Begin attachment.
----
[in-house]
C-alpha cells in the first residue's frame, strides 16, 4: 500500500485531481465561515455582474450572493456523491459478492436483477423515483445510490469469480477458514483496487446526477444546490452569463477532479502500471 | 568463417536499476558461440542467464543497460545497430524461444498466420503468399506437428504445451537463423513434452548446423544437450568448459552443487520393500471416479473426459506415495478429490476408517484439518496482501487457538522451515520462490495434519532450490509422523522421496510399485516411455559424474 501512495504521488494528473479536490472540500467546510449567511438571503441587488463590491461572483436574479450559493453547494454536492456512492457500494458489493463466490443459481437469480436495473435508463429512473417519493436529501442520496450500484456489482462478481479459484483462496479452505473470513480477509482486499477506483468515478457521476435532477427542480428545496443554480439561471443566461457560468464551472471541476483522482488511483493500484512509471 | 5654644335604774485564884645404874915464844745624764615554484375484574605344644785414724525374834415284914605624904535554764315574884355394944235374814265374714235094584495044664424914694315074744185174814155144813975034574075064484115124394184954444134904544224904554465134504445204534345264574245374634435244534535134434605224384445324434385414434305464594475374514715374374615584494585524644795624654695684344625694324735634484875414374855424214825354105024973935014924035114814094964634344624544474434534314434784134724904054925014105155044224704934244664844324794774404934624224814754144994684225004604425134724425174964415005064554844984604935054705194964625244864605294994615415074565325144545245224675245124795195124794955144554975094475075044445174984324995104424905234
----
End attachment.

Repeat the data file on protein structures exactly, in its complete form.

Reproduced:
[in-house]
C-alpha cells in the first residue's frame, strides 16, 4: 500500500485531481465561515455582474450572493456523491459478492436483477423515483445510490469469480477458514483496487446526477444546490452569463477532479502500471 | 568463417536499476558461440542467464543497460545497430524461444498466420503468399506437428504445451537463423513434452548446423544437450568448459552443487520393500471416479473426459506415495478429490476408517484439518496482501487457538522451515520462490495434519532450490509422523522421496510399485516411455559424474 501512495504521488494528473479536490472540500467546510449567511438571503441587488463590491461572483436574479450559493453547494454536492456512492457500494458489493463466490443459481437469480436495473435508463429512473417519493436529501442520496450500484456489482462478481479459484483462496479452505473470513480477509482486499477506483468515478457521476435532477427542480428545496443554480439561471443566461457560468464551472471541476483522482488511483493500484512509471 | 5654644335604774485564884645404874915464844745624764615554484375484574605344644785414724525374834415284914605624904535554764315574884355394944235374814265374714235094584495044664424914694315074744185174814155144813975034574075064484115124394184954444134904544224904554465134504445204534345264574245374634435244534535134434605224384445324434385414434305464594475374514715374374615584494585524644795624654695684344625694324735634484875414374855424214825354105024973935014924035114814094964634344624544474434534314434784134724904054925014105155044224704934244664844324794774404934624224814754144994684225004604425134724425174964415005064554844984604935054705194964625244864605294994615415074565325144545245224675245124795195124794955144554975094475075044445174984324995104424905234